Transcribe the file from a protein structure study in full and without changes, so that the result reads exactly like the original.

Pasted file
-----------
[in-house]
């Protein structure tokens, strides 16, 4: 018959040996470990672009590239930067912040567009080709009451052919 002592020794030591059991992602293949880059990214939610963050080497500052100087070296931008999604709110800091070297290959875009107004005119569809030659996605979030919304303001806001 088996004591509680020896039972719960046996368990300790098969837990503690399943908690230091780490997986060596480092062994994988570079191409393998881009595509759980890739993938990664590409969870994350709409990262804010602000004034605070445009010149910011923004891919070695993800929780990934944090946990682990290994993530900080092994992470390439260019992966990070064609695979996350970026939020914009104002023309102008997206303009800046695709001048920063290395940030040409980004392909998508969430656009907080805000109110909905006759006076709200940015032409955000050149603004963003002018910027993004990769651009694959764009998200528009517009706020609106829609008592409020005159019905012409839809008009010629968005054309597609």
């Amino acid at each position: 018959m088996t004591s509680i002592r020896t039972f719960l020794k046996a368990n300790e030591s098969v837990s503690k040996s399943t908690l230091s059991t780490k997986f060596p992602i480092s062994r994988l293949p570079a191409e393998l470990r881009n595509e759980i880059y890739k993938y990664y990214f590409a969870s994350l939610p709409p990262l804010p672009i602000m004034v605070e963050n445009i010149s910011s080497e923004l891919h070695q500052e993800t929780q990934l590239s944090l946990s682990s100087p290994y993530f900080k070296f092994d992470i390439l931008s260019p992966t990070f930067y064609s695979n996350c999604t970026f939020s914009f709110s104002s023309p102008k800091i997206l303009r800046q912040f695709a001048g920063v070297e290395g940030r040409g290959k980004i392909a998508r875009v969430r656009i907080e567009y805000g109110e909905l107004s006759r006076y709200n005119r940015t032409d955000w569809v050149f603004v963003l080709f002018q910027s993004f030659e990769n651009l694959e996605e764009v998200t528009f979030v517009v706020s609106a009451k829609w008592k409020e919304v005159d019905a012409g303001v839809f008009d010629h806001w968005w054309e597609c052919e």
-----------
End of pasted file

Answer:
[in-house]
């Protein structure tokens, strides 16, 4: 018959040996470990672009590239930067912040567009080709009451052919 002592020794030591059991992602293949880059990214939610963050080497500052100087070296931008999604709110800091070297290959875009107004005119569809030659996605979030919304303001806001 088996004591509680020896039972719960046996368990300790098969837990503690399943908690230091780490997986060596480092062994994988570079191409393998881009595509759980890739993938990664590409969870994350709409990262804010602000004034605070445009010149910011923004891919070695993800929780990934944090946990682990290994993530900080092994992470390439260019992966990070064609695979996350970026939020914009104002023309102008997206303009800046695709001048920063290395940030040409980004392909998508969430656009907080805000109110909905006759006076709200940015032409955000050149603004963003002018910027993004990769651009694959764009998200528009517009706020609106829609008592409020005159019905012409839809008009010629968005054309597609």
């Amino acid at each position: 018959m088996t004591s509680i002592r020896t039972f719960l020794k046996a368990n300790e030591s098969v837990s503690k040996s399943t908690l230091s059991t780490k997986f060596p992602i480092s062994r994988l293949p570079a191409e393998l470990r881009n595509e759980i880059y890739k993938y990664y990214f590409a969870s994350l939610p709409p990262l804010p672009i602000m004034v605070e963050n445009i010149s910011s080497e923004l891919h070695q500052e993800t929780q990934l590239s944090l946990s682990s100087p290994y993530f900080k070296f092994d992470i390439l931008s260019p992966t990070f930067y064609s695979n996350c999604t970026f939020s914009f709110s104002s023309p102008k800091i997206l303009r800046q912040f695709a001048g920063v070297e290395g940030r040409g290959k980004i392909a998508r875009v969430r656009i907080e567009y805000g109110e909905l107004s006759r006076y709200n005119r940015t032409d955000w569809v050149f603004v963003l080709f002018q910027s993004f030659e990769n651009l694959e996605e764009v998200t528009f979030v517009v706020s609106a009451k829609w008592k409020e919304v005159d019905a012409g303001v839809f008009d010629h806001w968005w054309e597609c052919e």